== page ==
In 1969, after songwriter Mark James had released his own unsuccessful version of "Suspicious Minds" Elvis Presley collected his 48th Gold Record for his rendition. It was The King's seventeenth and final number-one single in the United States. Rolling Stone later ranked it #91 on their list of the 500 Greatest Songs of All Time.

In 1969, testifying at his trial for possession of hashish and heroin in the Toronto Supreme Court, Jimi Hendrix claims that he had experimented with them, but has now outgrown drugs. After eight hours of deliberations, the jury finds him not guilty.

In 1971, Frank Zappa was pushed from a London stage by the jealous boyfriend of a Zappa fan. Zappa spent months in a wheelchair recovering from a broken leg and ankle and fractured skull.

In 1973, the CBGB club opened in the lower east side of New York City; it became the home of new bands such as Blondie, Television, Patti Smith and The Ramones.

'Wings over America,' by Paul McCartney's was released in 1976.

In 1980, the body of John Lennon was cremated at the Ferncliff Mortuary in Hartsdale, New York and his ashes were given to his widow Yoko Ono, who reportedly took them back to her Dakota apartment.

In 1983, Paul McCartney and Michael Jackson started a six week run at #1 on the Billboard singles chart with "Say Say Say". It was Jackson's 10th chart topper, including solo and with The Jacksons, and was McCartney's 29th, including solo and with The Beatles.

In 1988, R&B guitarist/singer ("Love Potion No. 9") Bill Harris of the Clovers died of cancer at 63.

In 1988, Bill Champlin's vocals helped Chicago attain their third and final number one single when "Look Away" hit the top of the Billboard chart. It was one of three Top Ten hits from the "Chicago 19" album, along with "I Don't Wanna Live Without Your Love" and "You're Not Alone".

In 1990, the first Billboard Music Awards took place. Janet Jackson was the big winner with eight trophies.

In 1996, country music singer ("Hello Walls,") and actor ('Country Music Holiday,' 'Hidden Guns,' 'Raiders of Old California') Faron Young, founder and former publisher of Nashville's Music City News magazine, died from a self-inflicted gunshot wound at the age of 64.

In 1998, at Christie's Auction House in London, a recording of a 1963 Beatles 10-song concert was sold for a bid of £25,300 ($41,500 US). A set of autographs signed for a fan in Liverpool in 1961 by five Beatles – John Lennon, Paul McCartney, George Harrison, Pete Best, and Stuart Sutcliffe – went for £5,195 ($8,500).

In 1999, singer/bassist (Caledonia Mission, Long Black Veil, This Wheel's On Fire) Rick Danko of the Band died of heart failure at 56.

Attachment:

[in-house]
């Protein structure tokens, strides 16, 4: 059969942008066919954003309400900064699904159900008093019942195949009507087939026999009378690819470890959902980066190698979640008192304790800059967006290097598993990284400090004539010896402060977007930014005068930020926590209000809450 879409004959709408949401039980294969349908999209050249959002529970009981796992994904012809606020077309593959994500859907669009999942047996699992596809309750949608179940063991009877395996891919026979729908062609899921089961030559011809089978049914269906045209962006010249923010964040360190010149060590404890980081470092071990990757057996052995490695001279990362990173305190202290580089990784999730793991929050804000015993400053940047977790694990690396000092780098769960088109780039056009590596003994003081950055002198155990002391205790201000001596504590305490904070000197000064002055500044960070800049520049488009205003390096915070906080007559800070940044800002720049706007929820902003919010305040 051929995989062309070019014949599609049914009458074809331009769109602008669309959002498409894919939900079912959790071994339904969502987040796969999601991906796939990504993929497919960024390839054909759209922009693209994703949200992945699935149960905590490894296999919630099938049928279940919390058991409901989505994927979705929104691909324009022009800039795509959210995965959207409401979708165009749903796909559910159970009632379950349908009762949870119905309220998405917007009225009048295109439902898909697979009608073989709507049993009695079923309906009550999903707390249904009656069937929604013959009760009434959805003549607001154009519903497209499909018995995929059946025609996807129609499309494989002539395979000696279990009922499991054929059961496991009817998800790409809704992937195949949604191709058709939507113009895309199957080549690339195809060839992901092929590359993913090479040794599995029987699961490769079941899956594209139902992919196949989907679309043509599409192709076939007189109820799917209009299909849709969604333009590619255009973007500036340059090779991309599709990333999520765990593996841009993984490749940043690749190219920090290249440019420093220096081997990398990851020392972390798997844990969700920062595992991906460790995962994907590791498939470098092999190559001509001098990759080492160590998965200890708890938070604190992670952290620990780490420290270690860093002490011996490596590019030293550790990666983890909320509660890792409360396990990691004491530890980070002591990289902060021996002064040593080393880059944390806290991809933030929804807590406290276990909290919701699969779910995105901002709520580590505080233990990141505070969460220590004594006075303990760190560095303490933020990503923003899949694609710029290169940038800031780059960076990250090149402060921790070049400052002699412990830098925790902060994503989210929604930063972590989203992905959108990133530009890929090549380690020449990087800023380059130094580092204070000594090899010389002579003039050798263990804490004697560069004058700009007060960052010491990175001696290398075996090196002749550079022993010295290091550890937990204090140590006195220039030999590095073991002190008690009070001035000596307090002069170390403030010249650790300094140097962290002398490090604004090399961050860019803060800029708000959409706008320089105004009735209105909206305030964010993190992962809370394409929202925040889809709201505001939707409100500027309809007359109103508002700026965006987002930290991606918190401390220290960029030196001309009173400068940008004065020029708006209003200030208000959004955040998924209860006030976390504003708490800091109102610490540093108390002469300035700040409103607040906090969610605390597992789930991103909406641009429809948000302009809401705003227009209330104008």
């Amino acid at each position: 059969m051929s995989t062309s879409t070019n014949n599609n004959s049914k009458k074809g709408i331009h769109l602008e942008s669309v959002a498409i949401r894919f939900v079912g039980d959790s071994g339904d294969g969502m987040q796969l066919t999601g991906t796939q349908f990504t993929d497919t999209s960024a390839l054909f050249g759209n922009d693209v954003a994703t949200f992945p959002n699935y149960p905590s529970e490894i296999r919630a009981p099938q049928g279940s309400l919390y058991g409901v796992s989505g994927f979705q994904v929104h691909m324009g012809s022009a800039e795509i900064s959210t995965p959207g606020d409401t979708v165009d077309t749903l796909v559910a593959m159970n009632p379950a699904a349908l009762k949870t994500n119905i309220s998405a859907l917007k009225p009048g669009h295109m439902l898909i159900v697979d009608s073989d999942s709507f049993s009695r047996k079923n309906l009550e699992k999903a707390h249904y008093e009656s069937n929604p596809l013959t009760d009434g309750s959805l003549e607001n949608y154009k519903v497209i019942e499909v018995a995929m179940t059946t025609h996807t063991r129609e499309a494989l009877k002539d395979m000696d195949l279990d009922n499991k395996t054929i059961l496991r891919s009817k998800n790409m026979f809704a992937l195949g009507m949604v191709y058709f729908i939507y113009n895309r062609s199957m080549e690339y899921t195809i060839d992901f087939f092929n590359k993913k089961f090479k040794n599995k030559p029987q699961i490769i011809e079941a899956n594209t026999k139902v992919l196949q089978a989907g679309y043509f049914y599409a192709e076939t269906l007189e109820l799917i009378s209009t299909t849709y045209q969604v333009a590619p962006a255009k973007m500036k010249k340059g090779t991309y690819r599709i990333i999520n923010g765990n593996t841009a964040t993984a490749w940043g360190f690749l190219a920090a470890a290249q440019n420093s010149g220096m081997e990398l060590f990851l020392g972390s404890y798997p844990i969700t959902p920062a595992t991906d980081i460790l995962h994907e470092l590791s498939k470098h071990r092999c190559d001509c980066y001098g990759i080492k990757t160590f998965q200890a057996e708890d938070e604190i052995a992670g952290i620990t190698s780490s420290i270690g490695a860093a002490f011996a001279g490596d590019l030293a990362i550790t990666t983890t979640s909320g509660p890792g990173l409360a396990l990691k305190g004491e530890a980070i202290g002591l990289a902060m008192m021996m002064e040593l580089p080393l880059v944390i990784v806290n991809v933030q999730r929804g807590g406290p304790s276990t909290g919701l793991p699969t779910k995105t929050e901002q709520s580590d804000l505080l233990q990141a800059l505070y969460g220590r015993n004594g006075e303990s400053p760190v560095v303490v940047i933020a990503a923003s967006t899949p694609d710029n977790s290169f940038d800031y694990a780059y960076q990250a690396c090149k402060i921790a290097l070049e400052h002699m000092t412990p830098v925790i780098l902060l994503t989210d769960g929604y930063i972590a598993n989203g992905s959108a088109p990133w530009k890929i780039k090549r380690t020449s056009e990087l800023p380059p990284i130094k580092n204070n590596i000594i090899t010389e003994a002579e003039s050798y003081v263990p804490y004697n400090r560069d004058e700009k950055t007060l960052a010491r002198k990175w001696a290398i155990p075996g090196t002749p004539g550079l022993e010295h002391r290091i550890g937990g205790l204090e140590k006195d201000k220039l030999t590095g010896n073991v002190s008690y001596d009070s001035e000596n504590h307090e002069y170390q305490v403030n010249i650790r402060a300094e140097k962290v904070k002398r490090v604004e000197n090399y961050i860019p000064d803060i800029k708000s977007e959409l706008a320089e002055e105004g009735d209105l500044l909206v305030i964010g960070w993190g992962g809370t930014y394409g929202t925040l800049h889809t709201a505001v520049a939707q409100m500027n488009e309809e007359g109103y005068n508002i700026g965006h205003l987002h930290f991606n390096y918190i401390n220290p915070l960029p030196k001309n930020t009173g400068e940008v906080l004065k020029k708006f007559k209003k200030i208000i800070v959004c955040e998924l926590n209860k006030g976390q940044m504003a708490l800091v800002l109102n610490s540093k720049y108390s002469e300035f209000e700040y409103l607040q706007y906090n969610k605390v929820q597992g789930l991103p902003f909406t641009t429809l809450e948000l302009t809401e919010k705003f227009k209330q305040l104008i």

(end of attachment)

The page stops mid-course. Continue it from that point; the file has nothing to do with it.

In 2002, in Los Angeles, CA, the Oakwood Postal Station was renamed the Nat King Cole Post Office. U.S. President George W. Bush had signed the act for the change on October 30, 2002.

In 2003, singer/keyboardist Bill Deal, lead vocalist of the Rhondels, died at the age of 57.

In 2004, one of three RCA microphones, used during 50 mid-1950s performances by Elvis Presley for the "Louisiana Hayride" radio show on KWKH in Shreveport, was sold for $37,500.

In 2007, at London's 02 Arena, Led Zeppelin played their first concert in 19 years. Original band members Robert Plant, Jimmy Page and John Paul Jones were joined on stage by Jason Bonham, the son of their late drummer John Bonham. More than one million people took part in a drawing for the 20,000 tickets available for the show.

In 2008, the U.S. military used loud music to "create fear, disorient ... and prolong capture shock" for prisoners at military detention centers at Guantanamo Bay, Cuba, according to an Associated Press report. Among the songs blasted 24 hours a day were "Born In The USA" by Bruce Springsteen, "White America" by Eminem, "Hell's Bells" by AC/DC, "The Theme From Sesame Street," and "I Love You" from the children's TV program, "Barney and Friends." the barney one would break me.....

In 2009, a rare 1932 Mickey Mouse Christmas card signed by Walt Disney sold at auction in Illinois for $13,987.

In 2009, during an interview with Britain's Q magazine, Paul McCartney was asked if his marriage to Heather Mills was the worst mistake of his life. He replied "OK, yeah. I suppose that has to be the prime contender." The divorce settlement cost him $38.9 million, plus annual payments for their daughter Beatrice.

In 2010, at a New York auction, the original hand-written lyrics of Bob Dylan's "The Times They Are A-Changin" sold for $422,500. holy crap!

Sadly, in 2010, Lady Gaga was named Billboard's Artist of the Year.

And to wrap today's history - In 2010, Jim Morrison was pardoned in the state of Florida by Governor Charlie Christ for his arrest and conviction of public lewdness during a 1969 concert in Miami.

birthdays today include (among others): Chad Stuart (Chad & Jeremy) (70), Ralph Tavares (Tavares) (70), Jessica Cleaves (Friends of Distinction) (63), J Mascis (Dinosaur Jr.) (46), Scott Alexander (Dishwalla) (40), Brian Molko (Placebo) (39) and Meg White (White Stripes) (37